The purpose of this paper is to evaluate the influence of managers' leadership styles (transformational, transactional and laissez‐faire) on both the level and the nature of workplace conflicts (cognitive and relational in nature).
Data are collected from hospital employees in Canada. A total of 1,031 completed questionnaires are received, representing a response rate of 46 percent. The hypothesis is tested using confirmatory factor analyses and multiple regressions.
The results indicate that the two conflict dimensions do not derive completely from the same mechanisms, since only two out of the eight leadership dimensions evaluated influence both cognitive and relational conflicts. On the one hand, inspirational motivation has a negative impact on cognitive conflicts while intellectual stimulation and passive management by exception seem to foster it. On the other hand, inspirational motivation and individualized consideration negatively influence relational conflicts whereas management by exception‐active and management by exception‐passive impact it positively.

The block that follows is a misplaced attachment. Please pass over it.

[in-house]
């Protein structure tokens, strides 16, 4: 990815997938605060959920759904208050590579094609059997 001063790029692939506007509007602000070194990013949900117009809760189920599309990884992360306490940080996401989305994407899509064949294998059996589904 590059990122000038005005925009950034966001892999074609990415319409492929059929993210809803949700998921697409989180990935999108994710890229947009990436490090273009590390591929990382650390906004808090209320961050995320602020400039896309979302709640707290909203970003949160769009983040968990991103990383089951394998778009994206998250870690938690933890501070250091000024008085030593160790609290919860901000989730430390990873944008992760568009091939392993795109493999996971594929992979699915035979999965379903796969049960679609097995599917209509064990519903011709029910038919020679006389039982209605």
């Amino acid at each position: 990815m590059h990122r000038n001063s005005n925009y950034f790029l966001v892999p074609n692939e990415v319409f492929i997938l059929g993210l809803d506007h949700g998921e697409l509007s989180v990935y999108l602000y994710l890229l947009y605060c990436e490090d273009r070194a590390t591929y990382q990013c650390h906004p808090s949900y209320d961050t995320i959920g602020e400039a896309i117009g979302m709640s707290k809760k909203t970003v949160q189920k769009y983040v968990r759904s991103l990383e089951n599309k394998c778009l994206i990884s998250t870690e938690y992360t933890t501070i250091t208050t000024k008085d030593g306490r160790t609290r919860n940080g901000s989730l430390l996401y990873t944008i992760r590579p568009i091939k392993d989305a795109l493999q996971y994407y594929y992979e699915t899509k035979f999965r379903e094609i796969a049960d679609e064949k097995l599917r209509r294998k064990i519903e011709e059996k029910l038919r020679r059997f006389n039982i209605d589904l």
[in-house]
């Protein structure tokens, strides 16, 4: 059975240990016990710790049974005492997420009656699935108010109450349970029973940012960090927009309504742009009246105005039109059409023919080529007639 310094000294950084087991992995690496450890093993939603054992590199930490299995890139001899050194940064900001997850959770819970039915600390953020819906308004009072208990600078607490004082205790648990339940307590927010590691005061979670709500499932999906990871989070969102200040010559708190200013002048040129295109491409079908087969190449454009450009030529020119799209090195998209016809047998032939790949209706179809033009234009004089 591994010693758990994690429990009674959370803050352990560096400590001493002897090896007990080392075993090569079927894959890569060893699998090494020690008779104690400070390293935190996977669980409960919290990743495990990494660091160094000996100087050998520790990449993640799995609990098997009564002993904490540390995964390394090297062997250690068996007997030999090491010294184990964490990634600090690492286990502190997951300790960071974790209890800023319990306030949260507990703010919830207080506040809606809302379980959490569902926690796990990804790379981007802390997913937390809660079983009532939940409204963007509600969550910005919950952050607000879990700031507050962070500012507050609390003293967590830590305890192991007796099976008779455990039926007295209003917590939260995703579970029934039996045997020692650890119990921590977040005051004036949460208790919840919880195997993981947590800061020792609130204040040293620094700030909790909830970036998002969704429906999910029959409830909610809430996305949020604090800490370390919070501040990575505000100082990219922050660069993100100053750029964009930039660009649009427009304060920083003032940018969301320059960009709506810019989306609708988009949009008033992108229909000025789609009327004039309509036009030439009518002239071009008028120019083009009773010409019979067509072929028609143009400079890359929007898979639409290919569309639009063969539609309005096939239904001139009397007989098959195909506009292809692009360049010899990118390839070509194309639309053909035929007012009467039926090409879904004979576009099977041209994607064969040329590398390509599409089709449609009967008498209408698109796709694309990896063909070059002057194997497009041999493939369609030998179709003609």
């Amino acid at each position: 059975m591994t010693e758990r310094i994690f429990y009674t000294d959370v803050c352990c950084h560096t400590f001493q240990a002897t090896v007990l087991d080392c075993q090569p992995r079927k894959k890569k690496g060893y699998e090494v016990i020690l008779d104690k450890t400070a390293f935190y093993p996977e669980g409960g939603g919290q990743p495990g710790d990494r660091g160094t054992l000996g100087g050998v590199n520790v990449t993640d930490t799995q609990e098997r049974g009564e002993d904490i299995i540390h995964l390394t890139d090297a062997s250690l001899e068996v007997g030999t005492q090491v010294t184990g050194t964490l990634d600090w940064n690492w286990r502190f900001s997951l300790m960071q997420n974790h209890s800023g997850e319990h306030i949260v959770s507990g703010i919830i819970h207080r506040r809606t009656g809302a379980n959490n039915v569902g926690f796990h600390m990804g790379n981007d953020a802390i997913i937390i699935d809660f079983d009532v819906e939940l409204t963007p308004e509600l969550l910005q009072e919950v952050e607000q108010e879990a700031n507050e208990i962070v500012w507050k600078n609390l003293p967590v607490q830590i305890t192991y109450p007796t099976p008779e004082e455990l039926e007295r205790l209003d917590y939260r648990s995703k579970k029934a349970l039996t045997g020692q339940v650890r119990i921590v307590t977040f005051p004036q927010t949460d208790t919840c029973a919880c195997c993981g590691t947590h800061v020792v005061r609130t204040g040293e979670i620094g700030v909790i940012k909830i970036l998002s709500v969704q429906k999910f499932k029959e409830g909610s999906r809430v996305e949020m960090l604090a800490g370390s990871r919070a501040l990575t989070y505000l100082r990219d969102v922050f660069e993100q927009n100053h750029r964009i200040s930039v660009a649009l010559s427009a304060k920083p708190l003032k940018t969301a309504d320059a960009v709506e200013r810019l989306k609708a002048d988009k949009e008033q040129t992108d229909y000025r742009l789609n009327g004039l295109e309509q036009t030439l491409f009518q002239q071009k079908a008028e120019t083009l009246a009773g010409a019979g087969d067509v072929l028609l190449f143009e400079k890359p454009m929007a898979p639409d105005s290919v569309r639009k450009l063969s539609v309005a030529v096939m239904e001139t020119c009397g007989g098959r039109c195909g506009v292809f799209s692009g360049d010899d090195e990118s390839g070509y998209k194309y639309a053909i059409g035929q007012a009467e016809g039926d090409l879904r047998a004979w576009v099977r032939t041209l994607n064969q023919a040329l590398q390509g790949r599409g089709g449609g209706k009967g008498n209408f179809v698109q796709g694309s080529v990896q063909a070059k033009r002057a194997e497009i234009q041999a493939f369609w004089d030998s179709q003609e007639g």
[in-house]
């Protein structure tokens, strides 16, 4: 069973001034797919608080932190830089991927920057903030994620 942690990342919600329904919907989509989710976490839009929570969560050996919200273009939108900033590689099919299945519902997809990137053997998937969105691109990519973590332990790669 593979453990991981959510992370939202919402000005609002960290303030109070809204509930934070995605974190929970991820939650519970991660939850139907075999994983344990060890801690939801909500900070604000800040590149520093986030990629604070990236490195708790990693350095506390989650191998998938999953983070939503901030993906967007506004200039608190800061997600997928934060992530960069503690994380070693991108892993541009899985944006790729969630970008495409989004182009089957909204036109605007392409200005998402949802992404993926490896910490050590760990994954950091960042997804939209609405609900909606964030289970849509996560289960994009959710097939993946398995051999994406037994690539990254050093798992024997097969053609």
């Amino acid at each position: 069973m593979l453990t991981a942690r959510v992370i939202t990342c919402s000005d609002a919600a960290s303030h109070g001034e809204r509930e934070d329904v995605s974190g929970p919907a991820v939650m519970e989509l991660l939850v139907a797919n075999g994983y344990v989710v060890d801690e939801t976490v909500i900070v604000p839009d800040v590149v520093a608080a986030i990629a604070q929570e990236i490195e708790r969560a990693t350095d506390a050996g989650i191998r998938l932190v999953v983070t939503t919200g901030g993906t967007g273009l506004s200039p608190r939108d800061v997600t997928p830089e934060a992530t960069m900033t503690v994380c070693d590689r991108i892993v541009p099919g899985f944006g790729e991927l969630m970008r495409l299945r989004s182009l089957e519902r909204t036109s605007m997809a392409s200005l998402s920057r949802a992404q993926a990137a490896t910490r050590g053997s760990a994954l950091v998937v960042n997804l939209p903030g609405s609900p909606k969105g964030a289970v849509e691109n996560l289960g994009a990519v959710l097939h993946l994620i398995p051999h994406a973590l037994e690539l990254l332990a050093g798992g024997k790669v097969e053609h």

The sample comprises a single organization and the data are collected at one point in time. Also, the model's variables are assessed by the same source (employees).
The results of this research highlight the importance of a supervisor's ability to introduce a common vision and demonstrate individualized consideration to reduce workplace conflict during periods of organizational change.
Although researchers stress that conflict management represents an important role for leaders, very few empirical studies have examined how leadership influences workplace conflicts.
Doucet, O., Poitras, J. and Chênevert, D. (2009), "The impacts of leadership on workplace conflicts", International Journal of Conflict Management, Vol. 20 No. 4, pp. 340-354. https://doi.org/10.1108/10444060910991057Download as .RIS
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